Not only do men and women feel pain differently, but medication that relieves men's pain won't necessarily work as well -- or at all, in some cases -- in women. Until 1993, the U.S. Food and Drug Administration (FDA) regulations excluded "women of childbearing age" from participating in clinical trial phases for new drugs, which meant that pharmaceutical companies often only tested on men [source: Toomey]. As a result, many painkiller formulations and dosages were developed based on the male body's pain response.
Morphine, one of the most commonly used painkillers, doesn't perform as effectively in both genders. For surgery patients undergoing general anesthesia, females require at least 30 percent more morphine than males [source: Toomey]. In addition, nalbuphine, which is often used to anesthetize women during childbirth, does little to mitigate pain in men [source: Economist].
Scientists attribute those gendered effects to variations in male and female brains. Both medications relieve pain by activating opioid receptors in the brain; opioid receptors counteract pain by blocking neurons from transmitting pain signals. Yet, morphine binds to a class of opioid receptors called mu receptors, and nalbuphine binds to kappa receptors. PET scans have shown, however, that mu receptors in healthy male and female brains activate through different pathways [source: Toomey]. Moreover, the male mu opioid system plays the starring role in pain relief, while the kappa system dominates in females.
Since drug testing was primarily focused on male pain responses in the past, the most popular painkillers were designed to stimulate mu opioids. As a result, chronic and severe pain in women has been harder to treat successfully. But now that scientists recognize that kappa receptor opioids better stifle pain in women, some are designing so-called "pink and blue painkillers" specifically tailored to males' and females' unique pain response systems [source: Economist]. If that becomes a medical reality, perhaps the gender pain gap will narrow in the future.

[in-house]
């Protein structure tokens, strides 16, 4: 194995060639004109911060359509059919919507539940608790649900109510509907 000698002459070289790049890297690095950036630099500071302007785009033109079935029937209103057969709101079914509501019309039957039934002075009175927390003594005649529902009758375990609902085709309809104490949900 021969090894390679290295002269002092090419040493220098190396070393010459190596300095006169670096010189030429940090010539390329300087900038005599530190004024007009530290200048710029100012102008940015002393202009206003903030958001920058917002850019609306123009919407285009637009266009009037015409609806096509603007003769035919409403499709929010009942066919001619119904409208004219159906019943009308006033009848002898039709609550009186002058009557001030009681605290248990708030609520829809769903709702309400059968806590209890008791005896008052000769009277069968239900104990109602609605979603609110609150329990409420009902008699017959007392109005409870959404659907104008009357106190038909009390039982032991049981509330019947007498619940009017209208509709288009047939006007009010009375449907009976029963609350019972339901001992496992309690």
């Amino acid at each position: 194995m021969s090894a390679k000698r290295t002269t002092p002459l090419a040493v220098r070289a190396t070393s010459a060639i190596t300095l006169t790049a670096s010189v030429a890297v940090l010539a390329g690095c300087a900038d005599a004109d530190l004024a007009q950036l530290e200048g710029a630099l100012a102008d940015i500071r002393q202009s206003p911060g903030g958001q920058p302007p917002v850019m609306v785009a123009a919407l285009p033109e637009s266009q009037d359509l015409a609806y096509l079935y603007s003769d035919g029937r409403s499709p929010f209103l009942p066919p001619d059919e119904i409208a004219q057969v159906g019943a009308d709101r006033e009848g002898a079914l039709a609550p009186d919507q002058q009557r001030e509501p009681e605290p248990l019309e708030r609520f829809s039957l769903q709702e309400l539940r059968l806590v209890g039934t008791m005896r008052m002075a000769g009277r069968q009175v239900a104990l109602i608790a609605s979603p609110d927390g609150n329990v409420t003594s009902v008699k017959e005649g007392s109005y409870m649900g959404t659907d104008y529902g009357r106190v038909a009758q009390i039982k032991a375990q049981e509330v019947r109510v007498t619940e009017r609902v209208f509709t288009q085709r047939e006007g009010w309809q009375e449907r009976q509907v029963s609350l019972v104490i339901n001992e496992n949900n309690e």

Related HowStuffWorks Articles
- Dye, Lee. "Studies Suggest Men Handle Pain Better." ABC News. (Jan. 30, 2010)http://abcnews.go.com/Technology/Story?id=97662&page=1
- "Gender and Pain." Society for Neuroscience. (Jan. 30, 2010)http://www.sfn.org/index.aspx?pagename=brainBriefings_Gender_and_Pain
- Hapidou, E.G. and DeCatanzaro, D. "Responsiveness to laboratory pain in women as a function of childbirth pain experience." Pain. February 1992. (Jan. 30, 2010)http://www.ncbi.nlm.nih.gov/pubmed/1589235
- Kritz, Francesca Lunzer. "Not Feeling Each Other's Pain." Washington Post. Dec. 19, 2006. (Jan. 30, 2010)http://www.washingtonpost.com/wp-dyn/content/article/2006/12/15/AR2006121501879.html
- "Illness and Pain." National Institutes of Health. April 1998. (Jan. 30, 2010)http://painconsortium.nih.gov/genderandpain/illness.htm
- "Pain, sex and drugs." Economist. July 21, 2005. (Jan. 30, 2010)
- Toomey, Matthew. "Gender Differences in Pain: Does X = Y?" AANA Journal. October 2008.
- University Of California - Los Angeles. "Gender Differences In Brain Response To Pain." ScienceDaily. (Nov. 5, 2003). Jan. 29, 2010http://www.sciencedaily.com /releases/2003/11/031105064626.htm
- "Women feel more pain than men, research shows." Medical News Today. July 4, 2005. (Jan. 30, 2010)http://www.medicalnewstoday.com/printerfriendlynews.php?newsid=26934